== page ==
Slide 7: Monterey Pine is widely raised commercially, as shown on this world map. The plantatons preserve some genetic diversity, as the trees need to adapt to local conditions. Plantations are watered and cultivated, unlike the trees in Cambria’s forest. They are grown as a crop.
Slide 8: Monterey Pine is one of two major species of trees in Cambria. The other is Coast Live Oak, Quercus agricfolia. They have distinctive silhouettes. They are part of an ecological community, a group of organisms that occur together.
Slide 9: Pitch Pine Canker was feared to kill all the Monterey Pine 20 years ago. It killed some trees, but Monterey Pine has a history of Boom and Bust cycles. More trees are infected at the edges of the community than the interior. In 2001, Don Canestro began gathering data on Cambria’s Monterey Pine at the UC SB Reserve in Cambria. He took photos to compare how the forest was faring over time.
Slide 10: Cal Fire’s maps show the progression of mortality.
Slide 11: Fog Dependency. Fog may be a primary source of moisture for Monterey Pine, although this is not yet established scientifically. One of the changes in climate is a reduction in fog.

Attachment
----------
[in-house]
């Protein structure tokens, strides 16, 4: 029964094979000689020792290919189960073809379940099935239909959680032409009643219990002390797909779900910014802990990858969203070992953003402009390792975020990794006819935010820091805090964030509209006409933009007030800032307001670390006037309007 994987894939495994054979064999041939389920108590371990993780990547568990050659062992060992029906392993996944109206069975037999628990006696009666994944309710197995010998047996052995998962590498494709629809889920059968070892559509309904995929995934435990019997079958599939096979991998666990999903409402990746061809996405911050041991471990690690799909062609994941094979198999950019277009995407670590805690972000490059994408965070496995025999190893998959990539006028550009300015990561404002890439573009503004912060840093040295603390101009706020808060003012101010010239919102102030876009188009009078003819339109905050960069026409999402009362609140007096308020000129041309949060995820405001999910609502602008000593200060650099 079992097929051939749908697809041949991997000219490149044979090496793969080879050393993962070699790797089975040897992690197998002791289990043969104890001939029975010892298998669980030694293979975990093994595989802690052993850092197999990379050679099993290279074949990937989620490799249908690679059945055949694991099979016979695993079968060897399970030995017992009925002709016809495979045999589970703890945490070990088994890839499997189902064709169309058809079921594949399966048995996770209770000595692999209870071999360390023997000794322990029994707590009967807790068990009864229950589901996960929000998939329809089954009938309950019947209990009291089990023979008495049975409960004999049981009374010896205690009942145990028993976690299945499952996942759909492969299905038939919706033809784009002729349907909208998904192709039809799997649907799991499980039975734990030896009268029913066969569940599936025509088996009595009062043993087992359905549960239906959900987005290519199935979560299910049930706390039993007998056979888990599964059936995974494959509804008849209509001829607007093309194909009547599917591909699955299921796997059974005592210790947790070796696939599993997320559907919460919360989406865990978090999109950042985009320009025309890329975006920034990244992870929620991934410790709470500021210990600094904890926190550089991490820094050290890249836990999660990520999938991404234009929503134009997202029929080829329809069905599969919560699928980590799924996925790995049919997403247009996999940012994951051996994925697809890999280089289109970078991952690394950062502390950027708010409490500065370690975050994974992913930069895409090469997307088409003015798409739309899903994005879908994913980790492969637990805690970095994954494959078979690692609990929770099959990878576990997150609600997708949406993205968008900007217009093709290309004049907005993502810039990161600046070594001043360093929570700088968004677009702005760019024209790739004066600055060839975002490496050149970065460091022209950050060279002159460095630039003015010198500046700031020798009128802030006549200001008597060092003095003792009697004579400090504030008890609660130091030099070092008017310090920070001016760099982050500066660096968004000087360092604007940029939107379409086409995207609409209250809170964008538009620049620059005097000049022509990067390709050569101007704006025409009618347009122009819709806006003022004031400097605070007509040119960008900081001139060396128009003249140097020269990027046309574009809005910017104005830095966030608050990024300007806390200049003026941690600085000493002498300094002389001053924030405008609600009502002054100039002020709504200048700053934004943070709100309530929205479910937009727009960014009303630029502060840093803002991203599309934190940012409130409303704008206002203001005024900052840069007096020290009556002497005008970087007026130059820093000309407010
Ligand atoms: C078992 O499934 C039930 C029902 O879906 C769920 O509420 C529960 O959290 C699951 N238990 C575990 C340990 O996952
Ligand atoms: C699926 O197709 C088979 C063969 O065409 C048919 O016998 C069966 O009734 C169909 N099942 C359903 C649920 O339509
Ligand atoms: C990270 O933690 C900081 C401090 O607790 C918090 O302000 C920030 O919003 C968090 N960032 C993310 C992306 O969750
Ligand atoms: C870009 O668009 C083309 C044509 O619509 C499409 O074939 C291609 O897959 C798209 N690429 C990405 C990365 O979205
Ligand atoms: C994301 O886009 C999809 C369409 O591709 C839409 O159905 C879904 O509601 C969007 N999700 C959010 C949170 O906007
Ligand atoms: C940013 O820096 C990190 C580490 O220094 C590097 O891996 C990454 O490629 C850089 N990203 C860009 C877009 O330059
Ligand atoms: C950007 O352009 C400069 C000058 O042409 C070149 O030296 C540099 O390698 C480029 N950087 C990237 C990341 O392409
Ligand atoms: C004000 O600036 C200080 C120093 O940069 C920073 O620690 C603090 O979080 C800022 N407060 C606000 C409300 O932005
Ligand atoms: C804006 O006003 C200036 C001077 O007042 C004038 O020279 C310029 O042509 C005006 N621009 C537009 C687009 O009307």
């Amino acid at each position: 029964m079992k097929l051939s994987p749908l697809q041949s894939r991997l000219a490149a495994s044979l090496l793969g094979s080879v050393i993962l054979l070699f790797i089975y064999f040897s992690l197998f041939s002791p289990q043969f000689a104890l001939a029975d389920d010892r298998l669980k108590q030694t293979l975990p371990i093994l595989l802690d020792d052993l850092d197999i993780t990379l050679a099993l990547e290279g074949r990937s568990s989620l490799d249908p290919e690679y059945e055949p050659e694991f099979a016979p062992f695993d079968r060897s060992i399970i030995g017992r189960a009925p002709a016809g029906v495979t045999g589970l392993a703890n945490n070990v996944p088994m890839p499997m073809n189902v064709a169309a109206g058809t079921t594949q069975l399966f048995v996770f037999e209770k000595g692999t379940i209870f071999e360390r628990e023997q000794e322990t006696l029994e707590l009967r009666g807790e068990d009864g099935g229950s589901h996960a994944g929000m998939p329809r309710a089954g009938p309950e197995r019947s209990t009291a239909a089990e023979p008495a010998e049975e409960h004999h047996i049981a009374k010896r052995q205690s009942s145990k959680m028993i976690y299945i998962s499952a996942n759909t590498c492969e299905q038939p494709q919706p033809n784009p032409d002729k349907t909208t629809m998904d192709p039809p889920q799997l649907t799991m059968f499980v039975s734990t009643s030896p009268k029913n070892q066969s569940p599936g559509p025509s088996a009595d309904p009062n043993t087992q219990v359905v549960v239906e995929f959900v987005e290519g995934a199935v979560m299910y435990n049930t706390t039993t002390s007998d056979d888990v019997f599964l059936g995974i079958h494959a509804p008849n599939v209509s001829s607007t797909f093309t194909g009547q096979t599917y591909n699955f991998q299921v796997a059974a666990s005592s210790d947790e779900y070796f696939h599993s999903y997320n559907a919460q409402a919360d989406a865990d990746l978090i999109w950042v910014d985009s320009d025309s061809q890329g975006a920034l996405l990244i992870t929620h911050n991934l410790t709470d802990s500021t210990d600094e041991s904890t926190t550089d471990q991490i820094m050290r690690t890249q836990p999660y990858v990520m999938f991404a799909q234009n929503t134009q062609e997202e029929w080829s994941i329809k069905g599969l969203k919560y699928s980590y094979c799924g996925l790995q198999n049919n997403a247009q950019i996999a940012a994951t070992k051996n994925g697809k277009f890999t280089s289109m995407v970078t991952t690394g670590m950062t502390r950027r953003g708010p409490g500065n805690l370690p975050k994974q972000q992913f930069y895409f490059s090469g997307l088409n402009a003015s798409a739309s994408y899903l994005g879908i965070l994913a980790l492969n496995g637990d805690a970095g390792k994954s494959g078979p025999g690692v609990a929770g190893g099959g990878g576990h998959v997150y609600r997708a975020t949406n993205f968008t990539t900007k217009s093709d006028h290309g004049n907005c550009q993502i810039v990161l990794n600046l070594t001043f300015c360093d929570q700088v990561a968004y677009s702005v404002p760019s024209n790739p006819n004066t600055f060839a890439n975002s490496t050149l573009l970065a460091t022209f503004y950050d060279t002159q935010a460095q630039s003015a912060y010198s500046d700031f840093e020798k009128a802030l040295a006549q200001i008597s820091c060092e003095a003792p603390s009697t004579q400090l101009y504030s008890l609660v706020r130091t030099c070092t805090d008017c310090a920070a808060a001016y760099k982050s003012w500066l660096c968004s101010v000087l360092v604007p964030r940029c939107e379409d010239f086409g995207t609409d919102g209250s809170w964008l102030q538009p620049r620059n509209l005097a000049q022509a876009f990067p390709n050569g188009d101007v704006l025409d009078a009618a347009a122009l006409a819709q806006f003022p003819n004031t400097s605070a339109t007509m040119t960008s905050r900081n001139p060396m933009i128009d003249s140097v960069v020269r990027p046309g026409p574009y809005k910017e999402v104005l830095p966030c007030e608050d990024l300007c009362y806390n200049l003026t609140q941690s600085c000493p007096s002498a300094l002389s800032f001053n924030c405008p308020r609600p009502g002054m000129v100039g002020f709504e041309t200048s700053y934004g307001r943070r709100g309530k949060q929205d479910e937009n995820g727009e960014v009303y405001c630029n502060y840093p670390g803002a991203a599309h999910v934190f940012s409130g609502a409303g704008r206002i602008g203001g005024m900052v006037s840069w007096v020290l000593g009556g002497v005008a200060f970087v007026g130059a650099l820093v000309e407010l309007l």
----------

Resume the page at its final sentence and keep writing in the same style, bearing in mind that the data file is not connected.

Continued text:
Slide 12: There is, however, evidence of bishop pine dependence on fog, which is a species closely related to Monterey pine. Bishop pine mortality is significantly driven by fog dependency.
Slide 13: The three research questions Dr. Bisbing and her students are exploring:
Are forest population dynamics driven more by exogenous or endogenous factors? Exogenous factors are regional climate over months, seasons, and years. Long term data on climate factors are needed to understand this question. It’s bigger than the stand itself. It’s impacting everyone. Endogenous factors are within-stand factors, such as disease, topography and microclimate, and fire.